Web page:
Thursday, October 17, 2013

Soviet Architecture and American Echoes

Downtown Yekaterinburg

If Siberia’s wooden houses possess a bucolic charm, its mid-to-late twentieth century architecture lies at the other end of the humanistic spectrum. Dull apartment blocks made of brick or concrete blanket many younger cities in Siberia, particularly Novosibirsk (though these pictures suggest that my eye was most intrigued while in Yekaterinburg).

An odd, interesting geometry up close.
Many Americans associate this type of building with Stalin, but it was actually adopted during the Krushchev era. Stalin preferred a more conservative, classical style of architecture, often on a massive scale. To my eyes, the austere structures that became so ubiquitous in the Second World denote a more sober phase of Communism. After World War Two, Russian planners accepted that worldwide socialist revolution was not just around the corner and began to pursue a shrewder architectural strategy, avoiding the grand and terrible projects of the Stalinist period. Concrete, due to its low cost and malleability, played an important role in the effort to build quick and cheap (as it did in the West). While party director in Moscow, Nikita Krushchev presided over a meeting of planners at which efficiency in architecture was declared paramount. The resulting prefabricated structures, usually five stories tall but sometimes as many as twelve, became known as krushychovka.

Typical krushychovka in Yekaterinburg
Krushychovka are much maligned for their utilitarian appearance, and perhaps justly so. While there are variations in the buildings I observed, they certainly do share a repellent uniformity and absence of color. On the other hand, interiors appeared cosy and well kept, at least from the outside. Many krushychovka have built-in porches, some of which inhabitants turn into greenhouses. Others are used simply as storage.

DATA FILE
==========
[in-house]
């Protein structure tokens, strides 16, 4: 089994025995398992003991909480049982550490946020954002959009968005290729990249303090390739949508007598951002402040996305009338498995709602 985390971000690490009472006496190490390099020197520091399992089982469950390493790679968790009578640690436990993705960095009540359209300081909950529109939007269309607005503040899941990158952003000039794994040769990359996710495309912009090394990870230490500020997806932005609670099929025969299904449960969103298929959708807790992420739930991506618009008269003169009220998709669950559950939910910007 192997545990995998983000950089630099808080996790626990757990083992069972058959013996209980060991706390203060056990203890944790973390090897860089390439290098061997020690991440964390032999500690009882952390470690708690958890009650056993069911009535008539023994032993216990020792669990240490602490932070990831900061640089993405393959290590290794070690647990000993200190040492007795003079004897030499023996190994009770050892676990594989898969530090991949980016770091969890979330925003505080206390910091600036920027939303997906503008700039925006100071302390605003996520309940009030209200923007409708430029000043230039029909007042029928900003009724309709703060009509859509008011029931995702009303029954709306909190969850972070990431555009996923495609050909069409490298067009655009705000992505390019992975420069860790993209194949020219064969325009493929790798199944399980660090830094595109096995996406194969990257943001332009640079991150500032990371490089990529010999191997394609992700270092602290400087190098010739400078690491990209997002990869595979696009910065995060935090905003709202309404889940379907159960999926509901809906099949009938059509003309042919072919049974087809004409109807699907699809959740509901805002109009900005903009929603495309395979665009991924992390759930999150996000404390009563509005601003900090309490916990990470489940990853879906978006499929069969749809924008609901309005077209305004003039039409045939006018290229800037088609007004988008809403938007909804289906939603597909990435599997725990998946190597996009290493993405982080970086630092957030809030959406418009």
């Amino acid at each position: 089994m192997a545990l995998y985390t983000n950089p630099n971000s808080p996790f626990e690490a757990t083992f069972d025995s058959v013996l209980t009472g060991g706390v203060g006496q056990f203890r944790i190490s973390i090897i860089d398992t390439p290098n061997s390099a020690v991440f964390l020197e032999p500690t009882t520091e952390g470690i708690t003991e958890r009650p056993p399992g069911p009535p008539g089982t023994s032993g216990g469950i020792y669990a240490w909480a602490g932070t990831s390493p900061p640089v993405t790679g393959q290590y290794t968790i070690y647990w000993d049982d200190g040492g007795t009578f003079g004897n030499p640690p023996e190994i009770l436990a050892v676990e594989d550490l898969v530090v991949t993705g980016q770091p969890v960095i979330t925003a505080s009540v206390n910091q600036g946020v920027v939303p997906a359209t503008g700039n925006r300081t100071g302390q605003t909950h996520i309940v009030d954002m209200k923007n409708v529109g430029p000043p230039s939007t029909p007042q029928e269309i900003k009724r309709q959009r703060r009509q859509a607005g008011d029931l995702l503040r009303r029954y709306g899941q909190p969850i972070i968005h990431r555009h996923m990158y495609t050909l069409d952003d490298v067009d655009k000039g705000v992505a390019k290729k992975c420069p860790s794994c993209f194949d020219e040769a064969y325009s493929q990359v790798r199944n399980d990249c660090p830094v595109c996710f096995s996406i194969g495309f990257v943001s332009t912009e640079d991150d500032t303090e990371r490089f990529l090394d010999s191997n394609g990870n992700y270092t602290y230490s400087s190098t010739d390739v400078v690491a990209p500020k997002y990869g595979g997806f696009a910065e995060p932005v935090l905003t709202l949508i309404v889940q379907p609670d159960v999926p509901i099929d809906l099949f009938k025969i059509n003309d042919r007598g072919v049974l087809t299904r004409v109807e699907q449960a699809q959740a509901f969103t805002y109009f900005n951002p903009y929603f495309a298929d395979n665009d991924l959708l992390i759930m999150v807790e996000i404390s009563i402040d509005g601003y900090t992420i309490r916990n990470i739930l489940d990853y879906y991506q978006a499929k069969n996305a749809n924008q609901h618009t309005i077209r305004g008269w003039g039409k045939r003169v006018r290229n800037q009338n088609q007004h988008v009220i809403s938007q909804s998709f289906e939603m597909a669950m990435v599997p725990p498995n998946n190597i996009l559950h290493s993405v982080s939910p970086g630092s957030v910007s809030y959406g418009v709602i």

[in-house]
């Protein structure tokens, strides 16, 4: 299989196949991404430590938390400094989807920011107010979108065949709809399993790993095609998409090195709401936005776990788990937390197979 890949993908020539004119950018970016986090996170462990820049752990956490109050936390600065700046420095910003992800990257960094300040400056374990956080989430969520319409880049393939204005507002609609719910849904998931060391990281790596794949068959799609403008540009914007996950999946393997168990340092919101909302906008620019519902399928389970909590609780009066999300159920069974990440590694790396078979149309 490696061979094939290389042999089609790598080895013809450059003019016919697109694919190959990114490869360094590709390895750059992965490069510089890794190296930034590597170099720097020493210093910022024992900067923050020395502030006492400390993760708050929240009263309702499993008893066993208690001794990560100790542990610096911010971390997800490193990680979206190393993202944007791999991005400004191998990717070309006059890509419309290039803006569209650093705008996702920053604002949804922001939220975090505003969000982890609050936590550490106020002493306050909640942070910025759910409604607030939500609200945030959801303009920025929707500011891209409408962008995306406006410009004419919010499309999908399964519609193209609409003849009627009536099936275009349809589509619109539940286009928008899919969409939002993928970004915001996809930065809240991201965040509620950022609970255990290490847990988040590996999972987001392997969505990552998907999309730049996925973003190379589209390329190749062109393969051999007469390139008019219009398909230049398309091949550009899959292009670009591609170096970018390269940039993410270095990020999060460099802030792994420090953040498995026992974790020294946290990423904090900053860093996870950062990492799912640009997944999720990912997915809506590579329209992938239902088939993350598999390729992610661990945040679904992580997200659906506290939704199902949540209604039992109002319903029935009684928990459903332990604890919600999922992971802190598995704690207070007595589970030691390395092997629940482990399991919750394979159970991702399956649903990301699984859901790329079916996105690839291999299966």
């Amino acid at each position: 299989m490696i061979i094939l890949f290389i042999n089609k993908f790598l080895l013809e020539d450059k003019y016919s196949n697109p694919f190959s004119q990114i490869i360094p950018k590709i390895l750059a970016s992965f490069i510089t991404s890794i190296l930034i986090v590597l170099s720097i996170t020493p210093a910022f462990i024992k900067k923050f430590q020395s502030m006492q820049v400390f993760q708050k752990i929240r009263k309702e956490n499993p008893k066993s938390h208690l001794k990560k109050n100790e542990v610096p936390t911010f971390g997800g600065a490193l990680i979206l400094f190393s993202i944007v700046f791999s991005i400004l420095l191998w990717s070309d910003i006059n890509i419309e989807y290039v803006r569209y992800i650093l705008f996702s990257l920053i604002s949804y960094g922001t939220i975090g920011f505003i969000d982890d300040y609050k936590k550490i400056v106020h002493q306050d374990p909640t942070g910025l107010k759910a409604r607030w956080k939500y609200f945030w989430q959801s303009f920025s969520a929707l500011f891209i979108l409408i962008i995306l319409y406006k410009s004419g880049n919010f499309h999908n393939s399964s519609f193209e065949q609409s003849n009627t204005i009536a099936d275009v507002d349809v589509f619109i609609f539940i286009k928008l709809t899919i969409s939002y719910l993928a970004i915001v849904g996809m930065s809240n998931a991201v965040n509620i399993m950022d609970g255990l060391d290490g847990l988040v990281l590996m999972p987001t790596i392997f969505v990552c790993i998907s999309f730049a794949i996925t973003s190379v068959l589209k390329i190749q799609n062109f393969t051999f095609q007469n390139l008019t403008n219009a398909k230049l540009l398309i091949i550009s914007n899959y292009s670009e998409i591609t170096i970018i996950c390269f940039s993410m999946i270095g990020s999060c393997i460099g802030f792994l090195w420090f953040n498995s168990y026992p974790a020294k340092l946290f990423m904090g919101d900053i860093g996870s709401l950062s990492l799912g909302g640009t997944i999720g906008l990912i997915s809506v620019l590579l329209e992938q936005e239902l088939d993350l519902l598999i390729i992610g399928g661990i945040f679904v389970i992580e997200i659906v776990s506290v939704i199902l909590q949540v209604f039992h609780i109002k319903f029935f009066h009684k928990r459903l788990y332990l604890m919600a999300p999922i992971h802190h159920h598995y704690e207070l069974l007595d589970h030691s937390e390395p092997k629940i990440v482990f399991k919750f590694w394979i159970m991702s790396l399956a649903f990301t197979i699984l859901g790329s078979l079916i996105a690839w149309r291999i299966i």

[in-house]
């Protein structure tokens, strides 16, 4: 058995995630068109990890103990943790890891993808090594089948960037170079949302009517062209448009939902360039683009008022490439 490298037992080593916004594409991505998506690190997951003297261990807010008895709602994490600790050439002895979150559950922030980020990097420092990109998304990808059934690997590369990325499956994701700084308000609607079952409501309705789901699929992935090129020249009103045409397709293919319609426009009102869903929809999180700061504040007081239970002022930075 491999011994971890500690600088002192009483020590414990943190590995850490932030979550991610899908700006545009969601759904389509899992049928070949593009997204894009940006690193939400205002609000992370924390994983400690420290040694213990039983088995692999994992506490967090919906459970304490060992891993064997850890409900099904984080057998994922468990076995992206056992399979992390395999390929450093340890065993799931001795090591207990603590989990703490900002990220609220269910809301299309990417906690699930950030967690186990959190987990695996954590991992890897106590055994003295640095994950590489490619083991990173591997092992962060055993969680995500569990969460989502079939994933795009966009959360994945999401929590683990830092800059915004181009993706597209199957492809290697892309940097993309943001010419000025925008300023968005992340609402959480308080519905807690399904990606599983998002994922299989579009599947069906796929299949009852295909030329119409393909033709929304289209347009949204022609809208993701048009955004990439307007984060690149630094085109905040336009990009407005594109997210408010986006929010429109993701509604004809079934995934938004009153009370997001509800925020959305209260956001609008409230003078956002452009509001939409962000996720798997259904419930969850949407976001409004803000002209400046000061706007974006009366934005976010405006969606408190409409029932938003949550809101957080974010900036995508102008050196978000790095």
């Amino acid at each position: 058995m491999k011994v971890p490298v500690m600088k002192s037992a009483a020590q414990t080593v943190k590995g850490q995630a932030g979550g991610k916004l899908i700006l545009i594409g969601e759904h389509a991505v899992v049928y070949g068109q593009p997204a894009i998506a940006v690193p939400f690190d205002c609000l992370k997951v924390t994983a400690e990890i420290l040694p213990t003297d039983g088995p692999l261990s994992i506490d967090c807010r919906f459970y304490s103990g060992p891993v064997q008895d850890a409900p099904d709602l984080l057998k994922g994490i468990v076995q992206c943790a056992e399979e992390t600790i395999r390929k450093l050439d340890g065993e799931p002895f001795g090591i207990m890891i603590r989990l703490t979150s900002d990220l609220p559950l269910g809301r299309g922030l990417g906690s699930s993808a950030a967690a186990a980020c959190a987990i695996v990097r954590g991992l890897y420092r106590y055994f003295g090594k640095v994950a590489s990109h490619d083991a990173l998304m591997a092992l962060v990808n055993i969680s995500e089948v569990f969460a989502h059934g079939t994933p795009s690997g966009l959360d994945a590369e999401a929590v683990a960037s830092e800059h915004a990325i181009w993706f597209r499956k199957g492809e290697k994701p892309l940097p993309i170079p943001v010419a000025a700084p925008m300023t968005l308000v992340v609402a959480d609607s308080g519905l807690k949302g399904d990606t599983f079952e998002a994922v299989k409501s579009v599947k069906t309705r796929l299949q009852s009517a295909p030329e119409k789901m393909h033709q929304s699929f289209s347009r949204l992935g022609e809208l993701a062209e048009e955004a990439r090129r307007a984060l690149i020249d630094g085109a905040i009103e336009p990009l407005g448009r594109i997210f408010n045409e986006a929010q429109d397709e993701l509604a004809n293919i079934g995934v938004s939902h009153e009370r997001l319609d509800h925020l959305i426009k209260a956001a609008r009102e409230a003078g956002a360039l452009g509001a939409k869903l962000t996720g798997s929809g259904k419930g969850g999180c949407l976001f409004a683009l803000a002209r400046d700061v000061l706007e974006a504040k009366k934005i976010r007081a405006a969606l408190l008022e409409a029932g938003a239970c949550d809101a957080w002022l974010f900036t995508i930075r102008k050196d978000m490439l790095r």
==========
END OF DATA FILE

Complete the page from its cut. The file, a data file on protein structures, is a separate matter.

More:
The exterior to my hotel room, a converted flat, in Novosibirsk

A more modern krushychovka.
Anticipating Communism’s future triumph, architects designed the krushychovka to last twenty-five years. Whoops. Nevertheless, while the style of these buildings might have fit with St. Louis' Pruitt-Igoe or the Robert Taylor Homes in Chicago, they have outlived their counterparts in the west by decades, largely remaining functional today. They were designed for the urban proletariat, which, if it did not love the structures, respected and maintained them.

Outskirts of Prague 
Modernism. Not pretty, but it works in this setting.
I remember taking the metro out to Jižní Město, a neighborhood at last stop of Prague’s C Line, in May 2006, where I observed panelák, the Czech version of krushychovka. How surprised I was to see laundry hanging neatly from balconies and the closely cropped grass out in front. Czechs rejected Communism, but they don't mind cheap, abundant housing atop dependable public transportation.

Downtown Novosibirsk

In the sixties and seventies, Soviet architects applied concrete on a grander scale to public buildings, many of which are truly elephantine. While there is no stylistic parallel for the krushychovka in the United States, Brutalism looks much the same in the First and Second Worlds. Its massive, hulking creations first captured my attention during the college campus tours I took as a teenager. Huge swathes of the American architectural profession succumbed to the influence of Bauhaus and Le Corbusier during the fifties and early sixties. Modernism remade American architecture just in time to allow Brutalism, a virulent strain within the wider movement, to sweep campuses as universities expanded to serve the baby boomers. The individualism inherent in the American private housing market limited Brutalism’s reach, but the movement’s characteristic concrete monoliths are the key feature in institutional and government structures from the period, as they are in the former USSR.

A building on Ul Lenina in Yekaterinburg.
Why did the west embrace a style that is widely reviled by the contemporary public? (In The Geography of Nowhere, James Howard Kunstler refers to modernism as "a crisis of the human habitat".) Brutalism does have a sleek, futuristic beauty that is today just barely discernible, despite decades of abuse and accumulating grime. Despite Vietnam, public confidence in the expertise of elites was not yet shattered during the era when these behemoths were erected, and Americans still aspired to sophistication, which they found, for a time, in modernism. In their simple humility, they seem to have lacked any regard for their own traditions. Ironically, it took the destruction wrought by urban renewal for modernist projects to wake Americans up to their considerable architectural inheritance.

The Yale Arts and Architecture Building.
Barbican Towers in London, part of a large public housing project.

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